If Uber and Grubhub agree to merge, they may have an easier time with regulators in Washington than they’ve had with local officials in New York — but that’s not saying much. The ride-hailing giant hasn’t yet approached antitrust officials at the Department of Justice about its prospects for getting approval to acquire Grubhub, sources …
If Uber and Grubhub agree to merge, they may have an easier time with regulators in Washington than they’ve had with local officials in New York — but that’s not saying much.
The ride-hailing giant hasn’t yet approached antitrust officials at the Department of Justice about its prospects for getting approval to acquire Grubhub, sources close to the situation told The Post. That’s despite the fact that the $6 billion tie-up would create a food-delivery colossus controlling more than half of the market nationwide.
The delay is likely because the merger talks, which first got kindled last year, had fallen apart before the coronavirus arrived in the US, upending the restaurant business and sparking a more urgent need for food-delivery services in some key markets.
“The deal was dead,” a source briefed on the talks told The Post.
Now, the fact that the companies are looking to merge amid rising demand may put them in an awkward position with US authorities.
US Rep. David Cicilline (D-RI), who chairs the House antitrust subcommittee for the tech sector, called Uber’s proposed deal “a new low in pandemic profiteering.” Meanwhile, the New York City Council this week capped delivery fees at 20 percent of the bill during any government-ordered state of emergency.
Nevertheless, an insider said the DOJ’s antitrust enforcers may also be sympathetic on at least one crucial front: While restaurants have long griped that food-delivery apps like Uber Eats and Grubhub prohibit them from raising prices on their platforms to offset their stiff fees, a source close to the DOJ said that’s not likely to be considered as a merger-related issue by the DOJ.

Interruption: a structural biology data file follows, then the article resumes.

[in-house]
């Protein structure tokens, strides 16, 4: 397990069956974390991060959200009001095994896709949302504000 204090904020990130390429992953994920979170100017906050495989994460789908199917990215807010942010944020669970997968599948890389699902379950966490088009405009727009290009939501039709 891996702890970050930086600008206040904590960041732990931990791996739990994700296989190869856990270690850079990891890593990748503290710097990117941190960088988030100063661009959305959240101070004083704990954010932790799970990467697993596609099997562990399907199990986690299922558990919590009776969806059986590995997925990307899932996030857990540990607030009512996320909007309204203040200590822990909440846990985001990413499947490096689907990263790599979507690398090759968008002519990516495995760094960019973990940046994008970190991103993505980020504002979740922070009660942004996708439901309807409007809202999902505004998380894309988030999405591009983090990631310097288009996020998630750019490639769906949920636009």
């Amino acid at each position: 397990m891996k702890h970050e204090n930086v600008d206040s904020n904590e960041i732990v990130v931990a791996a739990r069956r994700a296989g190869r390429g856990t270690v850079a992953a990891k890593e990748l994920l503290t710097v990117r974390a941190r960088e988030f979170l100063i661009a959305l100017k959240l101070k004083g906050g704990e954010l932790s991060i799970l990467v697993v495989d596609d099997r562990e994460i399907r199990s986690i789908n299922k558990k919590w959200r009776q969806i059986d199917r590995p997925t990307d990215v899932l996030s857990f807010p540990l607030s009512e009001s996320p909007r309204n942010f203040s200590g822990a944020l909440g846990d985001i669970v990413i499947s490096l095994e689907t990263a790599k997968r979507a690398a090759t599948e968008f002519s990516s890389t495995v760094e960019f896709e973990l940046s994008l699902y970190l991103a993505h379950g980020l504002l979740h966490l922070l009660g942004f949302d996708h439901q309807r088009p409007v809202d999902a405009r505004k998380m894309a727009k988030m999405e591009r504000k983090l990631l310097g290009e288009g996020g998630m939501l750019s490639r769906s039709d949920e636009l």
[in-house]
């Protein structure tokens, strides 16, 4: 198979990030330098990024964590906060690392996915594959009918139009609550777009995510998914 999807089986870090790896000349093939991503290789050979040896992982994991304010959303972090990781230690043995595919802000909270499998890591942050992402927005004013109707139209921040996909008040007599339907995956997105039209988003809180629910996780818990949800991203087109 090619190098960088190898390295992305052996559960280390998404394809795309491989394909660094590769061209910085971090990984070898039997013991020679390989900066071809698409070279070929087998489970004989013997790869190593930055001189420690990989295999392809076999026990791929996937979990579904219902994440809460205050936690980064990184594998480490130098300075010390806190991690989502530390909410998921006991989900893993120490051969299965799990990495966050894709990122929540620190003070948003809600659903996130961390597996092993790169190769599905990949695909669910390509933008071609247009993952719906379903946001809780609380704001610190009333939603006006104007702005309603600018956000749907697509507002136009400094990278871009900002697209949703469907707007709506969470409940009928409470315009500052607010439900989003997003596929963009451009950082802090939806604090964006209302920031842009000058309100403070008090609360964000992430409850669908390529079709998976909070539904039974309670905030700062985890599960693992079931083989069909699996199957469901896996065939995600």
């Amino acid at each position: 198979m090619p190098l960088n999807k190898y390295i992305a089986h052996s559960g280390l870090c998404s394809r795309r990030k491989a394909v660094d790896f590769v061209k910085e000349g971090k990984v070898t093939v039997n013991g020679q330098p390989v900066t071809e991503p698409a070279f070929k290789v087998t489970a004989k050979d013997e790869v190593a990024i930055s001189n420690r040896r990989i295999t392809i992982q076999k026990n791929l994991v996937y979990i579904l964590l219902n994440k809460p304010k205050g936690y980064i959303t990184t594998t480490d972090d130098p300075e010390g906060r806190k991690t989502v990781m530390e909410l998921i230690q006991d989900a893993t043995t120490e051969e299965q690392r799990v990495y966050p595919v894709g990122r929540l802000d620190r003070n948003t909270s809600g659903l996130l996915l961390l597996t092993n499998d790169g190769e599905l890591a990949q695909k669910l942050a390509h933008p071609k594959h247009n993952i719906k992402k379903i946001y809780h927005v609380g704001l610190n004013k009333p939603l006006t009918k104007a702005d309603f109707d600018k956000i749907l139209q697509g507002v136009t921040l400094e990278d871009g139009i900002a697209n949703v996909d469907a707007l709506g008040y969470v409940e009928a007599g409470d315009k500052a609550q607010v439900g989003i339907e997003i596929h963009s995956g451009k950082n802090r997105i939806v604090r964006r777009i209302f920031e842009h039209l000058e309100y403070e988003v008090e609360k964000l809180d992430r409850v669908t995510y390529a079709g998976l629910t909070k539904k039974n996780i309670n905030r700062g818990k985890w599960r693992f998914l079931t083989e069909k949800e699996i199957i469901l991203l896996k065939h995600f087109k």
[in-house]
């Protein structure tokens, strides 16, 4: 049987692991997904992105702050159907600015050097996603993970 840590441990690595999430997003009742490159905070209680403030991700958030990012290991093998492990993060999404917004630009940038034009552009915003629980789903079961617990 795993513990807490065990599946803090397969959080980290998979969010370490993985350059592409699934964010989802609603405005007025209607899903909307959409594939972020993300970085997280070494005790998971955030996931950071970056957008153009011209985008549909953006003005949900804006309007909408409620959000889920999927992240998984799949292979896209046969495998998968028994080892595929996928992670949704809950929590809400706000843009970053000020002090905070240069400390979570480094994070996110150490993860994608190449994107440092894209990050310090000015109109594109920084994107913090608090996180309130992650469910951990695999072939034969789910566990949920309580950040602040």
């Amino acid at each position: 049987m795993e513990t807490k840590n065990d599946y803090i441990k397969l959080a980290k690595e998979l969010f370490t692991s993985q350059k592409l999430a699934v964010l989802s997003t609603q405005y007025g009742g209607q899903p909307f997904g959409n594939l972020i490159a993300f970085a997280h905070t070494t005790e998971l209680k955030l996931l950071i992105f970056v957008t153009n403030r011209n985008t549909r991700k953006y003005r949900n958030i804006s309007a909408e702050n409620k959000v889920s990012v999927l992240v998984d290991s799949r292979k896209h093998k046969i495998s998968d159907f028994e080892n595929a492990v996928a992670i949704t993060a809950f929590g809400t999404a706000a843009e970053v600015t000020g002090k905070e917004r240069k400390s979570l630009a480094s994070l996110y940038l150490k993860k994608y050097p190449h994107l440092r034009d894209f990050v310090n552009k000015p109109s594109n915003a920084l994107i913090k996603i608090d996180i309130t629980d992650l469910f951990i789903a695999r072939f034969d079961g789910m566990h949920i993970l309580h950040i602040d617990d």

The thinking, according to one source close to the feds, is that both Uber and Grubhub will impose such pricing restrictions on restaurants whether they merge or not.
Likewise, Makan Delrahim, the DOJ’s head of antitrust enforcement, has publicly panned so-called “behavioral remedies” that seek to control corporate conduct rather than forcing divestitures.
That’s despite the fact that a lawsuit filed in Manhattan federal court a month ago alleged that fees from food-delivery apps are spurring higher menu prices at restaurants across the board. Indeed, the broader question of whether delivery apps raise costs for consumers could come back to haunt Uber and Grubhub in any federal probe, experts said.
In New York City, Uber’s share of the food-delivery business would jump from 17 percent to nearly 80 percent with a Grubhub acquisition, according to analytics firm Second Measure.
Nationwide, the combined companies would have 55 percent of the business, while Doordash would be the next-biggest, at 35 percent, according to Wedbush Securities.
The DOJ will review concerns about the combined companies’ market share on a city-by-city basis, and the numbers in other key cities are equally staggering: They’d have a 70 percent share in Boston, 65 percent in Miami and 50 percent in Chicago.
“A great deal will rest on market definition,” said Herbert Hovenkamp, a law professor at the University of Pennsylvania specializing in antitrust issues. A key question, he says, is whether competitors apart from Uber Eats, Grubhub and DoorDash are taken seriously.
“If the government decides the market is limited to these three major players, then this deal is in trouble,” Hovenkamp said, adding, “The optics of this merger do not look good because we are relying more on delivered food,” during the pandemic.
A DOJ spokesman declined to comment.